Beware of These 4 Water Snakes in New Jersey

Ribbon Snake
© iStock.com/sdbower

Written by Hannah Ward

Updated: September 2, 2023

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Despite being a small and densely populated state, New Jersey houses numerous animals that live in a wide variety of locations. In fact, with borders that include the Atlantic Ocean and the Delaware River, it’s understandable that there are a lot of aquatic animals in the state — including snakes. New Jersey has 22 species of snakes and four of these lurk in the water. Three of them occur statewide, while one is extremely rare. So, let’s find out which are the water snakes in New Jersey!

Eastern garter snakes are 18 to 26 inches long and are usually olive green, brown, or black.

1. Eastern Garter Snake (Thamnophis sirtalis sirtalis)

Garter snakes are small and slender with yellow and black stripes along its body. They are found in North America and commonly seen near rivers, lakes, and ponds.

Eastern garter snakes produce venom in their saliva which they chew into their prey.

©iStock.com/rkhalil

We’ll begin with the eastern garter snake which is a subspecies of the common garter snake. Eastern garter snakes occur statewide. They live in a variety of habitats, although frequently near water — such as stream edges, wet woodlands, rivers, ditches, and swamps. They mainly prey on fish, amphibians, worms, and slugs, but also sometimes prey on small mammals and birds. Eastern garter snakes are not truly venomous. However, they do possess a mild type of venom which is produced in the Durvenoy’s gland. Although this is not true venom they do use it to slow down and incapacitate their prey. However, they don’t have fangs to inject it with, so it is produced in their saliva and they chew it into their prey instead.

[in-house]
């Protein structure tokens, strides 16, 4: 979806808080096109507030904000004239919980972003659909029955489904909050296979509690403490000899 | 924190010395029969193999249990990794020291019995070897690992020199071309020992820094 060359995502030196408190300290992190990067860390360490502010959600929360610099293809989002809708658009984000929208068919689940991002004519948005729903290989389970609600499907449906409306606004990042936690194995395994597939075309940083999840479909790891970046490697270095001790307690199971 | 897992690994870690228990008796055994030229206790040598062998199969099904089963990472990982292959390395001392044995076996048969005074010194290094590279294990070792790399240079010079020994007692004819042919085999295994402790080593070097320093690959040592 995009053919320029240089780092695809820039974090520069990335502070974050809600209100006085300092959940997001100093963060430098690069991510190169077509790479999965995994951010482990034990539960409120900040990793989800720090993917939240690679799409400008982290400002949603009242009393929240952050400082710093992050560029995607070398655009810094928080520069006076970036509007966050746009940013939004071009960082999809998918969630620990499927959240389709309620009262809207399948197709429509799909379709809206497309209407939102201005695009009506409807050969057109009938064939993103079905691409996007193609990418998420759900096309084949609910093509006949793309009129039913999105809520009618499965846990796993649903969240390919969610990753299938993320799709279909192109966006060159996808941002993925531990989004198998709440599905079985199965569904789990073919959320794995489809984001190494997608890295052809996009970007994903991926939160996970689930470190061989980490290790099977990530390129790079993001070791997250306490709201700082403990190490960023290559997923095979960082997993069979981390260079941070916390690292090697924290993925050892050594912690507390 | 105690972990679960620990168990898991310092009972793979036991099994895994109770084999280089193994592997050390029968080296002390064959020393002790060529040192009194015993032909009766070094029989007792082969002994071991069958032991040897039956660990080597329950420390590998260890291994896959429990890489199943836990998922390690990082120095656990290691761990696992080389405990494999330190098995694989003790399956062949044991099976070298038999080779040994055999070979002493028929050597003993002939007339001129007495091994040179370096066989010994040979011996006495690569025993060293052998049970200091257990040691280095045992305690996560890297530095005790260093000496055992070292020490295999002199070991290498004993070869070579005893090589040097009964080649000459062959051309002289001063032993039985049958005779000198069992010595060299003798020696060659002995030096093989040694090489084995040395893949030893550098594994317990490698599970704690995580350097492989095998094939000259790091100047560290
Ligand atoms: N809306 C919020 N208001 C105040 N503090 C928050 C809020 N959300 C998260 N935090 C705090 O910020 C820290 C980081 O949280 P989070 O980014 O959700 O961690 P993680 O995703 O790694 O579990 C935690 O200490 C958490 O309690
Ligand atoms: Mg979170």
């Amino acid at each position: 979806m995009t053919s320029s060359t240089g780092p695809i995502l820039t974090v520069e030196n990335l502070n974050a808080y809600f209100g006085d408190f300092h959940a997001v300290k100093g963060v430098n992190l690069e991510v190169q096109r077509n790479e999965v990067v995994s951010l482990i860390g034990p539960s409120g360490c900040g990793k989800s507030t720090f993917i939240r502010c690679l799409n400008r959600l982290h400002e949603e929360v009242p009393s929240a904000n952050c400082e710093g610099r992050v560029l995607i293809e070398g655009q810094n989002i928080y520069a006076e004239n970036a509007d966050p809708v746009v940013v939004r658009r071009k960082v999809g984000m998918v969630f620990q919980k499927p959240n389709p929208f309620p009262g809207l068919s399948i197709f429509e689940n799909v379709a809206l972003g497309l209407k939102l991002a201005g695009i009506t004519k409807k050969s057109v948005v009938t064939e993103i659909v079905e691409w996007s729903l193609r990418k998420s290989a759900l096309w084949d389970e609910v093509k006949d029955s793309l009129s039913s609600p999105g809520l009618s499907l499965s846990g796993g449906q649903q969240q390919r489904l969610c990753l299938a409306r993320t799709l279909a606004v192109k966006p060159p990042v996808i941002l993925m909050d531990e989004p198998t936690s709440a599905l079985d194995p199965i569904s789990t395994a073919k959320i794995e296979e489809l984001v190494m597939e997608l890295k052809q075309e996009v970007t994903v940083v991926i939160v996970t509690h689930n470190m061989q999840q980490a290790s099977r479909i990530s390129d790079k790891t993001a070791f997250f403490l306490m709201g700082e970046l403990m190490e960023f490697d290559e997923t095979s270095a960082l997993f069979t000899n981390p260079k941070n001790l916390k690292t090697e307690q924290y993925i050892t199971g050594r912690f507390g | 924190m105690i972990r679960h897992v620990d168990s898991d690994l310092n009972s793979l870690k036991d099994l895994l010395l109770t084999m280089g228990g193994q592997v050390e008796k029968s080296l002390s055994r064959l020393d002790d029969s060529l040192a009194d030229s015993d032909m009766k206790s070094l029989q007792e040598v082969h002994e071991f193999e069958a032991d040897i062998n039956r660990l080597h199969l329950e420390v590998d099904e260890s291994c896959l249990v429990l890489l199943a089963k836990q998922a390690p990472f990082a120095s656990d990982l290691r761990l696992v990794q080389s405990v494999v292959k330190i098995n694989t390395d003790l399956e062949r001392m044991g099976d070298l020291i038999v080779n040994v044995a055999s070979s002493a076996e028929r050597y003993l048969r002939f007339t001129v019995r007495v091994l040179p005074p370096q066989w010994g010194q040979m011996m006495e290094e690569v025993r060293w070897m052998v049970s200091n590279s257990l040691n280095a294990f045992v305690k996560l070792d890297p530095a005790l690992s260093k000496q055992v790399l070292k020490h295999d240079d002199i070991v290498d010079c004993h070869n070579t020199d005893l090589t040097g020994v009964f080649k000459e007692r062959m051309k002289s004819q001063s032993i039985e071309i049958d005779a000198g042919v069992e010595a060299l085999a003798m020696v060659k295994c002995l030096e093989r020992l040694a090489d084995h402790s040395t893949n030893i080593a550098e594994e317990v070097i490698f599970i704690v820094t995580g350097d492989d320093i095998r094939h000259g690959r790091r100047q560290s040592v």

Eastern garter snakes are 18 to 26 inches long and are usually olive green, brown, or black. They have a yellow or cream-colored stripe down their back and one on each side on scale rows two and three. They also often have either red or black spots between their stripes. Their bellies are yellow to pale green and feature a row of black spots.

2. Northern Water Snake (Nerodia sipedon)

Northern water snake

Northern water snakes can be aggressive if they are disturbed and can deliver a painful bite with their sharp teeth

©iStock.com/IcemanJ

As a member of the Nerodia genus, the northern water snake is the only true water snake in the state. They are large snakes that can reach lengths of almost five feet. They also have brown-colored bodies which are covered with a series of darker crossbands and blotches. Sometimes the ground color can be particularly dark. This, combined with the dark markings, can make the snake appear to be almost completely black. The markings consist of broad crossbands in the neck and body region which then become blotches towards the tail. Although cottonmouths don’t live in New Jersey, northern water snakes are often mistaken for them in other states where their ranges overlap.